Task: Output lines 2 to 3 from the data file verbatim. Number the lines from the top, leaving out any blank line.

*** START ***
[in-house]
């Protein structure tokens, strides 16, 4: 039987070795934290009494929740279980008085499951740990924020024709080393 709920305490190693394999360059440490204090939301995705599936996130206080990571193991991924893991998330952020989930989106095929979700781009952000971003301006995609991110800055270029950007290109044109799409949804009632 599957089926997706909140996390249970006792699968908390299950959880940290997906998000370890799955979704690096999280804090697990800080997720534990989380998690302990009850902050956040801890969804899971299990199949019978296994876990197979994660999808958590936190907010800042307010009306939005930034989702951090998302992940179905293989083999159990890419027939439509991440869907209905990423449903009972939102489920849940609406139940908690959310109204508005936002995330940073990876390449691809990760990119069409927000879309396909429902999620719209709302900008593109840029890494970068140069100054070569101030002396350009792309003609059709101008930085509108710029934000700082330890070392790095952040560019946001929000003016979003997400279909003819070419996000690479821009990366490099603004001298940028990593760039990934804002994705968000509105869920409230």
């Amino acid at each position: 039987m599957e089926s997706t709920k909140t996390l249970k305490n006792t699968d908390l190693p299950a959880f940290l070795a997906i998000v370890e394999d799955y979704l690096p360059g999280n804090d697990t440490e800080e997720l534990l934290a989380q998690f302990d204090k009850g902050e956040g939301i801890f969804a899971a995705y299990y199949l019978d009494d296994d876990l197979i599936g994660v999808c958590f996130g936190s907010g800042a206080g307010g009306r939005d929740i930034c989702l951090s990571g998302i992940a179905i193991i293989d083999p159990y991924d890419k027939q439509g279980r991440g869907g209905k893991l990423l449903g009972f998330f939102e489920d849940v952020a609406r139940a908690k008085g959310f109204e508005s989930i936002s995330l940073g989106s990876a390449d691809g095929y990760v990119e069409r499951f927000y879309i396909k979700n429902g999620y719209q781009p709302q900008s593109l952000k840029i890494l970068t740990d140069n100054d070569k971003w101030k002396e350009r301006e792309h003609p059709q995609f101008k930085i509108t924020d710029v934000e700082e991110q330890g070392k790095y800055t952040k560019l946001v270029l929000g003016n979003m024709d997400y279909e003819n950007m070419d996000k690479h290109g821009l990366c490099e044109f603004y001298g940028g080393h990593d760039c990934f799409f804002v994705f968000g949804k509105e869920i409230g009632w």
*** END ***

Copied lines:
């Protein structure tokens, strides 16, 4: 039987070795934290009494929740279980008085499951740990924020024709080393 709920305490190693394999360059440490204090939301995705599936996130206080990571193991991924893991998330952020989930989106095929979700781009952000971003301006995609991110800055270029950007290109044109799409949804009632 599957089926997706909140996390249970006792699968908390299950959880940290997906998000370890799955979704690096999280804090697990800080997720534990989380998690302990009850902050956040801890969804899971299990199949019978296994876990197979994660999808958590936190907010800042307010009306939005930034989702951090998302992940179905293989083999159990890419027939439509991440869907209905990423449903009972939102489920849940609406139940908690959310109204508005936002995330940073990876390449691809990760990119069409927000879309396909429902999620719209709302900008593109840029890494970068140069100054070569101030002396350009792309003609059709101008930085509108710029934000700082330890070392790095952040560019946001929000003016979003997400279909003819070419996000690479821009990366490099603004001298940028990593760039990934804002994705968000509105869920409230």
């Amino acid at each position: 039987m599957e089926s997706t709920k909140t996390l249970k305490n006792t699968d908390l190693p299950a959880f940290l070795a997906i998000v370890e394999d799955y979704l690096p360059g999280n804090d697990t440490e800080e997720l534990l934290a989380q998690f302990d204090k009850g902050e956040g939301i801890f969804a899971a995705y299990y199949l019978d009494d296994d876990l197979i599936g994660v999808c958590f996130g936190s907010g800042a206080g307010g009306r939005d929740i930034c989702l951090s990571g998302i992940a179905i193991i293989d083999p159990y991924d890419k027939q439509g279980r991440g869907g209905k893991l990423l449903g009972f998330f939102e489920d849940v952020a609406r139940a908690k008085g959310f109204e508005s989930i936002s995330l940073g989106s990876a390449d691809g095929y990760v990119e069409r499951f927000y879309i396909k979700n429902g999620y719209q781009p709302q900008s593109l952000k840029i890494l970068t740990d140069n100054d070569k971003w101030k002396e350009r301006e792309h003609p059709q995609f101008k930085i509108t924020d710029v934000e700082e991110q330890g070392k790095y800055t952040k560019l946001v270029l929000g003016n979003m024709d997400y279909e003819n950007m070419d996000k690479h290109g821009l990366c490099e044109f603004y001298g940028g080393h990593d760039c990934f799409f804002v994705f968000g949804k509105e869920i409230g009632w």